Top ten: Successful outsourcing tips

By Admin
Written by Charlie Wijsman, Client Director for Telco, Media & Technology at transformation consultancy Moorhouse

Written by Charlie Wijsman, Client Director for Telco, Media & Technology at transformation consultancy Moorhouse



Assess the strength of governance arrangements by determining how often these structures are reviewed and who commissions these appraisals. Senior leaders tend to focus on empowerment whereas an internal audit will advocate ‘process and compliance’. If a review recommends ‘governing more’, this may indicate the service management is weak.



Without innovation, services will become stale and the cost will cease to be competitive. There is only so far cost reduction can go before it starts impacting on performance. It’s important for both the client and the supplier to help drive innovation in the relationship and to have a true partnership approach. The right level of innovation and risk appetite needs to be agreed on and organisations need to establish a culture of innovation. Are there workplace incentives to put forward ideas? Review these incentives and what happens to ideas within the organisation and take remedial action as necessary.



Assess the alignment between strategy, culture and expectations. Try to determine how well the organisation’s strategic drivers and goals are aligned with each other. If the parties to the deal are not aligned, this needs to be addressed through governance and longer-term initiatives.



Our 2013 Barometer on Change research across £4.4bn of change programmes and over 200 UK senior leaders highlighted that most organisations do not manage change well. Assess the success of the transformation by evaluating staff engagement and the level of enthusiasm for participation in further change programmes. If people are not on board with a programme you need to find out why and what can be done to address this.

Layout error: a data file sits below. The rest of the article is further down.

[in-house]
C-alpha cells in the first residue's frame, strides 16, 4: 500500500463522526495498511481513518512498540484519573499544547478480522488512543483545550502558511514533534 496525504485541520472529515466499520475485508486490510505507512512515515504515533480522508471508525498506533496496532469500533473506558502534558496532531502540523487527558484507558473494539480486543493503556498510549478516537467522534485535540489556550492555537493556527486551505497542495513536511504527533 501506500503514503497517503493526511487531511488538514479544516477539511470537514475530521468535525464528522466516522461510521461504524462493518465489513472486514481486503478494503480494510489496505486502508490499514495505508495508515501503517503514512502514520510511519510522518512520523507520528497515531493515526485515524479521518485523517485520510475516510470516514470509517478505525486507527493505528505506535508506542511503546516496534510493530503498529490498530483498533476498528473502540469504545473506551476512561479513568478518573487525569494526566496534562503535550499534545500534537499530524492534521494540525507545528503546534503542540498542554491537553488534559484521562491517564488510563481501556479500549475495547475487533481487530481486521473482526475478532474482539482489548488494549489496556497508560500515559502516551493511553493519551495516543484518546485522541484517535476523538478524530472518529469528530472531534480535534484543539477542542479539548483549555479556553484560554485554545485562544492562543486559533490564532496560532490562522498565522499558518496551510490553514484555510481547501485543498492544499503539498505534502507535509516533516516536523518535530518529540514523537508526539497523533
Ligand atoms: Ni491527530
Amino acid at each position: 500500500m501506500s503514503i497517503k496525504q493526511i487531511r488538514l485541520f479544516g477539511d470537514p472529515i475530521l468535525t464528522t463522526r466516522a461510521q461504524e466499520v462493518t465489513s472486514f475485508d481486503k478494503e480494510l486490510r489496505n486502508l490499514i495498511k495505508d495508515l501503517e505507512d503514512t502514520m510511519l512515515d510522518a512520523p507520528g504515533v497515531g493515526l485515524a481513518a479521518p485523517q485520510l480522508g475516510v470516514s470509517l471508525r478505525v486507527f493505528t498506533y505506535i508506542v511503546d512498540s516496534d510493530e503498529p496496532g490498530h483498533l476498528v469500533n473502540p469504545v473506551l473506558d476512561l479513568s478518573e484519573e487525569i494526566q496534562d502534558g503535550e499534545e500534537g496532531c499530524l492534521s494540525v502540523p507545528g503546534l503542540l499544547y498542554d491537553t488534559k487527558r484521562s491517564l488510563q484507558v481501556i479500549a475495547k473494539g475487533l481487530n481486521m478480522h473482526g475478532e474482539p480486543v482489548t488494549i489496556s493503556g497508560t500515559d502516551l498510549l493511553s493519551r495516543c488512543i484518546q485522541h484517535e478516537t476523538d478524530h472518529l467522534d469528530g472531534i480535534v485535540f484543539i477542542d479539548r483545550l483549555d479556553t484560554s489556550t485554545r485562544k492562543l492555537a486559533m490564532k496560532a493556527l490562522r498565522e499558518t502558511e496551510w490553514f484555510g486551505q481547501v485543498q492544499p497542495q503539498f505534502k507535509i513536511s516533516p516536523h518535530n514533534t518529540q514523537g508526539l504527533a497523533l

Don’t resort to contractual mechanisms and escalations. If there are relationship problems or sudden service changes it is important to work together to find a solution quickly if either side thinks there is an issue. External mediation can also help provide an independent perspective on the problem. 



There are two important indicators you can use to assess the strength of the relationships between key stakeholders. The first is how much time and money both parties invest in informal time together.  The second is the extent to which the staff are co-located – whether on short-term projects or on a more permanent basis.



Use meaningful SLAs to assess the programme but don’t build too many measures into the contract. SLAs are not the primary mechanism to drive the required outcomes. Instead they should be thought of as an insurance policy to ensure a minimum level of service.



Assess the quantity and quality of the ‘service management’ resource in the buyer organisation as this resource is a critical part of a successful initiative. A good way to measure quality is through proxy measures, like HR ratings and internal customer confidence in the service and service managers. Quantity can be measured more easily via headcount and budget.



Organisations often assess whether the parties to the contract would work together again. However, evaluating if both parties would recommend each other as an outsourcing partner may be a better test of the quality of the relationship and ultimately a good indicator of success of the outsourcing arrangement.



An influential think tank - the Institute for Government - recently called for the Government to pause the planned large-scale programme to outsource public services. One of the major problems they identified was the failure to measure the outcomes of the programme against the original objectives. Organisations should start by clearly defining the benefits case and ensure that the commercial arrangements with supplier(s) incentivise delivery of those benefits.



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